Last fall, the road over the Turchino was damaged by a landslide and is not due to reopen until April. So we will see the second consecutive Milan-San Remo without the pass. Last year’s ‘La Primavera’ took place in midsummer and the mayors of several towns along the Ligurian coastline refused to close their roads, which meant the Turchino could not be included.
This year, the Turchino will be replaced by the Colle di Giovo, roughly 40 kilometres to the west. The climbs are similar – long and rising at very shallow gradients. The riders then descend towards the Riviera, re-joining the traditional coastal route in Savona with 112 kilometres left to race.
The Capo Mele, Capo Cerva and Capo Berta reappear in Milan-San Remo after a one-year hiatus. Not hard in itself, the attraction of the capi is that the race finally starts to catch fire by now. There are almost 40 kilometres remaining after the Capo Berta.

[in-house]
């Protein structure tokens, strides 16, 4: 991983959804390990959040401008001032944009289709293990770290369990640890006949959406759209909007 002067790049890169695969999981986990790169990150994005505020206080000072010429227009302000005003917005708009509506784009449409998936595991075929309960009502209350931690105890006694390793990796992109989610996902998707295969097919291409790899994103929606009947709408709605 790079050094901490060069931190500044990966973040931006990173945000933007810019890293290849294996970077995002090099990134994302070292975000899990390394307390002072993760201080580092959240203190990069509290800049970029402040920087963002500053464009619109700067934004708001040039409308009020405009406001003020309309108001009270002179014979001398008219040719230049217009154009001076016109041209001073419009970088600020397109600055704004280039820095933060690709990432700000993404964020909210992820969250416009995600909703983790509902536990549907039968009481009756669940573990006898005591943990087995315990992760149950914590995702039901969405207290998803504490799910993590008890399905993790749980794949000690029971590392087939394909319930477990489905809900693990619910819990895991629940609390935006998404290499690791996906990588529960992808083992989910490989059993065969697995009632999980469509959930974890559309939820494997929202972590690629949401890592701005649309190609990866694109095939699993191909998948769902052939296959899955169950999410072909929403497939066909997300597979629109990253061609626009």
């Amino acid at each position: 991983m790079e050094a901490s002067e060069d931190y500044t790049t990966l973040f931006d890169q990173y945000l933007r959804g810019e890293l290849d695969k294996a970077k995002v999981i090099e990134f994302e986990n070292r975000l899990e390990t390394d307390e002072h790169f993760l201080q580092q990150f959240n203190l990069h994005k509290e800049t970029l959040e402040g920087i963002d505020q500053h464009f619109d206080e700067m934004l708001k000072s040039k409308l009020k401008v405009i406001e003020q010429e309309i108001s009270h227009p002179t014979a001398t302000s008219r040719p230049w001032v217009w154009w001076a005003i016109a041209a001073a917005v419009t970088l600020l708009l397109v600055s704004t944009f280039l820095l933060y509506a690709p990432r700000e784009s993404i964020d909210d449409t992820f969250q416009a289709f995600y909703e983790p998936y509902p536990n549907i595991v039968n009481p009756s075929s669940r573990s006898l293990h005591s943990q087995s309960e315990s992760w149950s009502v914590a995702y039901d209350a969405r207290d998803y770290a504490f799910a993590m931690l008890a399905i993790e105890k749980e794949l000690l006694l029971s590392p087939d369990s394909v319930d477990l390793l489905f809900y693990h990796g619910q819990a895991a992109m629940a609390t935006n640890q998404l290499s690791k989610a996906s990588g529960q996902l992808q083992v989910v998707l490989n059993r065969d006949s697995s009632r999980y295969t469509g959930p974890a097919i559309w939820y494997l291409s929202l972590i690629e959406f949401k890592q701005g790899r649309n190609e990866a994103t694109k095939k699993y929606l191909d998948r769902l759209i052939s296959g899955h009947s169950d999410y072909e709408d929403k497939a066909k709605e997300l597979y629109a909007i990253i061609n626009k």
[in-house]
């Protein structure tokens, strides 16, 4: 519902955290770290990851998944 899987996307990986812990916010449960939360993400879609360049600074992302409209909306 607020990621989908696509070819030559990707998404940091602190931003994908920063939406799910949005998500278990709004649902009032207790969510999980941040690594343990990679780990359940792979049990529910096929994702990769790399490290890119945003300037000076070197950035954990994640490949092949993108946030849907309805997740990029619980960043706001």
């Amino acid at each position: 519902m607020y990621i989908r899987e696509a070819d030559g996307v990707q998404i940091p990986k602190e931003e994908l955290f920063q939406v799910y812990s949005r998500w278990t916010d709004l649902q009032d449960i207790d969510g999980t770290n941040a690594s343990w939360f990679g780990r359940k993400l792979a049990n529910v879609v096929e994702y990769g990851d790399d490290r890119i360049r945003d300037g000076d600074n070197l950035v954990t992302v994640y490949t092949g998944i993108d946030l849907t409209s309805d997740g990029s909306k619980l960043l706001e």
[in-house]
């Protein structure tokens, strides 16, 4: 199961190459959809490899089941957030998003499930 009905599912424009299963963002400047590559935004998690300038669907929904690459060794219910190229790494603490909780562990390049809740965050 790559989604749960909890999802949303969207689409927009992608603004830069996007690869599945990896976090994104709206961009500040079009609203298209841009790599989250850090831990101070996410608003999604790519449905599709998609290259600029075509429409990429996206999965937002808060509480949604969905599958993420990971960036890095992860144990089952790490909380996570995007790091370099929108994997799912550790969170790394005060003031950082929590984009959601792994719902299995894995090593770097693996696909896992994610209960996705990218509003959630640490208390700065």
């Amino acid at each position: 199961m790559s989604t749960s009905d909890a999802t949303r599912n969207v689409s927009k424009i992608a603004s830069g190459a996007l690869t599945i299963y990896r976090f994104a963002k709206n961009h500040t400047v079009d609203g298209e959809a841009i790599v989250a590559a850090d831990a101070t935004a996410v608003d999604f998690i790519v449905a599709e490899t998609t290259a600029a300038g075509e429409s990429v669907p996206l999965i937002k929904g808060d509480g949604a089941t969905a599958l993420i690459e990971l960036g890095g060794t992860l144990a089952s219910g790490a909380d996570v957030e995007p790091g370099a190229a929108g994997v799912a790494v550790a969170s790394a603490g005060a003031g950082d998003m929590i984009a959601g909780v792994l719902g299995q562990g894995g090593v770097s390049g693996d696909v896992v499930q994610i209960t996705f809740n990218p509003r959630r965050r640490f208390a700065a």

Tension further rises when the riders move through San Lorenzo al Mare, the village at the foot of the Cipressa. The ascent is 5.5 kilometres long and the average gradient sits at 4.1%. Usually, the sprinters are struggling on the Cipressa, notably in the 9% section halfway up the climb.
Still 20 kilometres remaining at the top. The riders descend back to the coast to enter the Poggio 9 kilometres on the flat later. The 3.7 kilometres climb averages 3.7%, while the steepest ramp – 8% – appears 1 kilometre before the summit. A 3.3 kilometres descend flies down into San Remo before the last 2.2 kilometres of Milan-San Remo are flat.
The last four editions saw decisive moves on the Poggio. In 2017, Kwiatkowski, Sagan and Alaphilippe attacked on the climb, and Kwiat won the sprint in San Remo; in 2018, Nibali opted for a similar scenario in solo style; and in 2019 Alaphilippe initiated a strong break on the Poggio before he outsprinted the lot on the Via Roma.
Last year, Alaphilippe and Van Aert were the first riders over the Poggio before the Flemish powerhouse edged out the title defender in a two-up sprint. Matthews sprinted to third place, 2 seconds later.
Milan-San Remo 2021 starts at 9.40 and the race is expected to finish around 17.10 – both are local times.
Milan-San Remo 2021: route, profiles, more
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